Sunday, 23 July 2017

It's a pity you are handicapped.

It's not hard to recognize certain facial expressions. One of those is pity. I was at the market in Goderich yesterday morning (somehow managed to get there between bouts of pouring down rain) and was just heading back to my car - lap full of goods - when it started to rain again. When I left the house on my own this morning I knew full well that I might get wet - but so what? It's just water, and aside from a wasted bit of blow drying, what was the big deal? I wouldn't get cold and eventually I would get dry. I had arranged my produce (peaches, blueberries, strawberries, beets and cantaloupe) overtop of the three loaves of bread (yes, a full load) so they would not get wet and had one more stop to make that was right where I had parked. I was counting on the last vendor to just put my two cauliflowers and tomatoes right into the car - it's nice to know the farmers.

As I was making my way to the car, I caught a look. I did not know her, but being that this was Goderich, it was possible that she knew me. However, we had never met before. Although it was just a glance, I am sure that it was pity. And I am not interested in it. Say hello, give a wave and a smile, make a comment "here it comes again" or "haven't we had enough?" I was not complaining about the rain, in fact I boldly had left my raincoat in the car! It is not possible to wheel and hold an umbrella, but I left the house knowing full well that I would likely get wet. I made that choice, to challenge to myself - get to market, shop, load the car (ingenious use of my slider board here) and get on to the next thing - all on my own. And so I did, just a bit damp, no pity required.

So what then, was the word? Handicapped. Used by a man whose own father had a disability. Please, let us just let this word go. It is offensive when used as an adjective. People with disabilities who fought to control their own destiny also fought to use the word disability - rendering the word handicapped obsolete. So let's stop using it. You have to decide to make that change, just like you choose to stop swearing in front of your kids when then started saying things back to you that you didn't like to hear. The apple never falls far from the tree - ask any teacher this after parent-teacher interviews. Kids learn ignorance at home.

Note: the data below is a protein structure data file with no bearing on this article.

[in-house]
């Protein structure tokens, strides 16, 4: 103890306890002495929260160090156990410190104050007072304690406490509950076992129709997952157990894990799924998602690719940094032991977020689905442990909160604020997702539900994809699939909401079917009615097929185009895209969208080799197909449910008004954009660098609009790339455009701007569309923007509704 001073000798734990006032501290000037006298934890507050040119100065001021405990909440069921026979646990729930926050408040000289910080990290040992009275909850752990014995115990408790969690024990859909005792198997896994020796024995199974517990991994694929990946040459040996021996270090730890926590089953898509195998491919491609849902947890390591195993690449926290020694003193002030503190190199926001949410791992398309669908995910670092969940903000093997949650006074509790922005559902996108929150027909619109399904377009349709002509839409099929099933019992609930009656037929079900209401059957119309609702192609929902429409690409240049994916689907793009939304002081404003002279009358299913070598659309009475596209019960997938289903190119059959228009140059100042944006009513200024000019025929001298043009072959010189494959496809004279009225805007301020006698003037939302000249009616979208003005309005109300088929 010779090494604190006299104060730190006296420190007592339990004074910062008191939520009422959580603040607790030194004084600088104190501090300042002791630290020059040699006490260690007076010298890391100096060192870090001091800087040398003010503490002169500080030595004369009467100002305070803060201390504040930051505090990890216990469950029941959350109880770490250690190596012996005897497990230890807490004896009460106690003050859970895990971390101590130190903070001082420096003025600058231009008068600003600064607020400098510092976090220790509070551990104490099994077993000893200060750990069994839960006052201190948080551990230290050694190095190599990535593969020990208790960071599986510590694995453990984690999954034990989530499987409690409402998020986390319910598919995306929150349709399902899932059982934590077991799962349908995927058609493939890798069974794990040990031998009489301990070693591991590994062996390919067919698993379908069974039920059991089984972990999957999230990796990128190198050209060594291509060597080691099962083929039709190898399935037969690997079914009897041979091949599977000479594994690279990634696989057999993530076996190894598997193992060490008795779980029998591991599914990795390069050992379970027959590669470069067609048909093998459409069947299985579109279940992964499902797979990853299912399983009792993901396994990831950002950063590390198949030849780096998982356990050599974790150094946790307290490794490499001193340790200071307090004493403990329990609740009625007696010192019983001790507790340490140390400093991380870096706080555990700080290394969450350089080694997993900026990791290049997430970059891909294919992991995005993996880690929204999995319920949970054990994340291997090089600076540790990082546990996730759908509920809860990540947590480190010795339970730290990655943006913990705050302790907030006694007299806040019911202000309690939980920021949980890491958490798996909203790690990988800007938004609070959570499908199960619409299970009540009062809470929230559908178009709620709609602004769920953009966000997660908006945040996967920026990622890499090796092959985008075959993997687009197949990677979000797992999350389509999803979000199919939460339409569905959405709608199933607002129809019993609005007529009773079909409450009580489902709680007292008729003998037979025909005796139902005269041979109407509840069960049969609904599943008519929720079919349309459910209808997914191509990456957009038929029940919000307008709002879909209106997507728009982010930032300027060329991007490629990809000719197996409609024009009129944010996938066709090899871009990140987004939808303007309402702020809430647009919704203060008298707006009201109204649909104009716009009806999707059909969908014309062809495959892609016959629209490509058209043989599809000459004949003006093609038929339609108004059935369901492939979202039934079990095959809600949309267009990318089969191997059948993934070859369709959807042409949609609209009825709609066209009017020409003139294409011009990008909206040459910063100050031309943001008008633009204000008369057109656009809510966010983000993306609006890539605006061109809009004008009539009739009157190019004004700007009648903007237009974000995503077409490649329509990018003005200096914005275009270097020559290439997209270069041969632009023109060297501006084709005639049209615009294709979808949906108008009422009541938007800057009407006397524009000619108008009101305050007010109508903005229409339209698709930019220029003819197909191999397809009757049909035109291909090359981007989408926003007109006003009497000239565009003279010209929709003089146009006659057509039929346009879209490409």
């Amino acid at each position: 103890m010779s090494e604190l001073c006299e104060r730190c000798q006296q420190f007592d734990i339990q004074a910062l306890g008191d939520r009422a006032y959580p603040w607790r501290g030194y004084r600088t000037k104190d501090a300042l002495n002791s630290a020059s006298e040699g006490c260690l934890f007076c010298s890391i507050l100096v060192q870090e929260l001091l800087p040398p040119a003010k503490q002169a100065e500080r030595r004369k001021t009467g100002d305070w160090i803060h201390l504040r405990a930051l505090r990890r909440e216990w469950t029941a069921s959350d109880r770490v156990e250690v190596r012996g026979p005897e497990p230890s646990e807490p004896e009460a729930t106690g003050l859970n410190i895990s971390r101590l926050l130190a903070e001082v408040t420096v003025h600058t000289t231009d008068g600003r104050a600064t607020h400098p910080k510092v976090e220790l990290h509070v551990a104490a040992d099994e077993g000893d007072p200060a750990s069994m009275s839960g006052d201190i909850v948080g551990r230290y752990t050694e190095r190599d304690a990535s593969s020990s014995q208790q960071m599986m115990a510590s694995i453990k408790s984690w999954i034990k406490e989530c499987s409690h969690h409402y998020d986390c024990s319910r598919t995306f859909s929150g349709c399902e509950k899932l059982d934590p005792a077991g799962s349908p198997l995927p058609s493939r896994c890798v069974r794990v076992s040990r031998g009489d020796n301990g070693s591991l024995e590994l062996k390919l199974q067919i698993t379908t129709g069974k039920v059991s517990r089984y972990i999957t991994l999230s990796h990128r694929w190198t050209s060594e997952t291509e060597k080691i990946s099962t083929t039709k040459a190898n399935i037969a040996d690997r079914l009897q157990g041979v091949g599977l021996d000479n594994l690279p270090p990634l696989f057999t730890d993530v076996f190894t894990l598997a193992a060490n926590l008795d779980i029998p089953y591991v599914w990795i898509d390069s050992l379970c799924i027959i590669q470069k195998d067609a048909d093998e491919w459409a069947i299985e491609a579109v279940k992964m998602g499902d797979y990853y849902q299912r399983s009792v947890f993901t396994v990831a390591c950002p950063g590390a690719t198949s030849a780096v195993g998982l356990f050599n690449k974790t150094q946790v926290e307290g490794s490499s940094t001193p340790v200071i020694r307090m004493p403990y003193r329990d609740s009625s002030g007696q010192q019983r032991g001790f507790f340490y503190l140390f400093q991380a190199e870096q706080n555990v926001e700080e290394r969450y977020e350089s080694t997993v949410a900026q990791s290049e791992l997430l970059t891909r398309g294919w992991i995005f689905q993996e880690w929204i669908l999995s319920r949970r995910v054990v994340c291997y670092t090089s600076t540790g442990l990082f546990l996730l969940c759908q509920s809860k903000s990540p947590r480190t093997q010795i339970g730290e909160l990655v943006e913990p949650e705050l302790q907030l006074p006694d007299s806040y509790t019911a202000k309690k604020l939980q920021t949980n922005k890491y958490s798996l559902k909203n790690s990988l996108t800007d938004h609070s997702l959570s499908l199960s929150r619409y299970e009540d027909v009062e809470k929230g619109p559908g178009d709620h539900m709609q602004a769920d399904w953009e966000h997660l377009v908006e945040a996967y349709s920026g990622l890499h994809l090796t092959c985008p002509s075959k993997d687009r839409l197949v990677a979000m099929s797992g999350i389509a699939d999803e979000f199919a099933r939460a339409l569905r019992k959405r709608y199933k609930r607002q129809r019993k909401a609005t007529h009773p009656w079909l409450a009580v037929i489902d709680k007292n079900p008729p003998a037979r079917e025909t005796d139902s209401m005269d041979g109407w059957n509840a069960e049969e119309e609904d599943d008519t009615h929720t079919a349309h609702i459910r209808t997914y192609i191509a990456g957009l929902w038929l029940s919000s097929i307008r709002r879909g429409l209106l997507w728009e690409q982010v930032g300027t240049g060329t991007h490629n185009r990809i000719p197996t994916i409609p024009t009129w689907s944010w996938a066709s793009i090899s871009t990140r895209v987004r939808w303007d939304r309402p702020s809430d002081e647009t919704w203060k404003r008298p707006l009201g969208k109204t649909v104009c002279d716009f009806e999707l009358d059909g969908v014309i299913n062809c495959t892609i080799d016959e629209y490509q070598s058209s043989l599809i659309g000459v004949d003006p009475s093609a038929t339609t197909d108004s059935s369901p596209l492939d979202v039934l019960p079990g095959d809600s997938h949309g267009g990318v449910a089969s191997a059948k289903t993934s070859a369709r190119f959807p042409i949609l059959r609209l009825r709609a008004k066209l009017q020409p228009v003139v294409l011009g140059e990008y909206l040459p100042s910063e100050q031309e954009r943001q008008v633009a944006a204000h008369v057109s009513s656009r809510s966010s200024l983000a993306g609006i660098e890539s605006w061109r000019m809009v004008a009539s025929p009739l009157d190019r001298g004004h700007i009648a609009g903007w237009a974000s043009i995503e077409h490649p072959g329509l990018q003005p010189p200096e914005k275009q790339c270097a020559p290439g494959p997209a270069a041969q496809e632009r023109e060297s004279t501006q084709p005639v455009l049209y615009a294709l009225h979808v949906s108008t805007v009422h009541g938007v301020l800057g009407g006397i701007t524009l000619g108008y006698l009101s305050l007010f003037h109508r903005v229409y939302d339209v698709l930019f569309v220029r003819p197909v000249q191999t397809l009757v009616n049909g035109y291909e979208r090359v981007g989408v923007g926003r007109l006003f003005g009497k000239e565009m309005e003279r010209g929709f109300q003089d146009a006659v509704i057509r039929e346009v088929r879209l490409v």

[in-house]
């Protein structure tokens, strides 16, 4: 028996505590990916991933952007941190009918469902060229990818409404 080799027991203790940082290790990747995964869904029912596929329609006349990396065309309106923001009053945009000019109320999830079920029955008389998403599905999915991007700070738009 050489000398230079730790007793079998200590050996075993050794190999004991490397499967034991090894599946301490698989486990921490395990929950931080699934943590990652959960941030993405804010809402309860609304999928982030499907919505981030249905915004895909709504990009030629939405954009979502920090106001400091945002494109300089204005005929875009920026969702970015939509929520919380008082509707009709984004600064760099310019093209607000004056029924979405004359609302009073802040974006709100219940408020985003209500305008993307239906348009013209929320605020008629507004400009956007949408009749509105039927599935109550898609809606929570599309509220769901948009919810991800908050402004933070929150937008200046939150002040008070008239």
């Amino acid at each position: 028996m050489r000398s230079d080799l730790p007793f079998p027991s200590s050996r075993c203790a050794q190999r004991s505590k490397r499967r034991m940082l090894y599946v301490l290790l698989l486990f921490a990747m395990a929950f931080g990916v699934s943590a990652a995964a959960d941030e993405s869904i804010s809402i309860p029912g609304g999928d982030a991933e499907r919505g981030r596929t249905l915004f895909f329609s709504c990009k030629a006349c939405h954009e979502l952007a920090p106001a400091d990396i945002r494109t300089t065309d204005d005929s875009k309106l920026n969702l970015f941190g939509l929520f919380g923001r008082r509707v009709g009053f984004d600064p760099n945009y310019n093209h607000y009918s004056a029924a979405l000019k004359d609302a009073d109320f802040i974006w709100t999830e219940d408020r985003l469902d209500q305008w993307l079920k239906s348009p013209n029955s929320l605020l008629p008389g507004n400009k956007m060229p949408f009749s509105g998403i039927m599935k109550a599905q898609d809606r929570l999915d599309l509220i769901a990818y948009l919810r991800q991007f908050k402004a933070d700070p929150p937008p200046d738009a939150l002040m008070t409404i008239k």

Language changes, there are many examples I could give, but just remember people first. I am a person who uses a wheelchair. I am not "in a chair", I use a chair. In implies that I never get out. I do; often. I sleep in a bed, drive my car, stand and swim. All without my chair. I am not disabled, I have a disability. I use a wheelchair parking pass and accessible bathrooms.

I ride a hand bike.

And I paddle a kayak.

Go ahead and apply a handicap to your golf game or your next horse race. But don't apply it to me. And save your pity, no one needs it anyway.

Saturday, 8 July 2017

Sesquicentennial Celebrations

Not only are we celebrating 150 years since confederation, we are also in the 100th year since women "gained" the vote in Canada. Lisa Thompson, Huron-Bruce MPP, invited 150 women from the region to celebrate these two events at the Assembly of Remarkable Women in Huron County.
Lisa Thompson, Huron-Bruce MPP;
co-host of the dinner
Karri-Anne Cameron - Community Activist,
Chair of the Building Bridges Campaign

Debbie Green - Educator,
Principal F.E. Madill

Marion Studhalter - Role Model;
Current Queen of the Furrow - note the crown!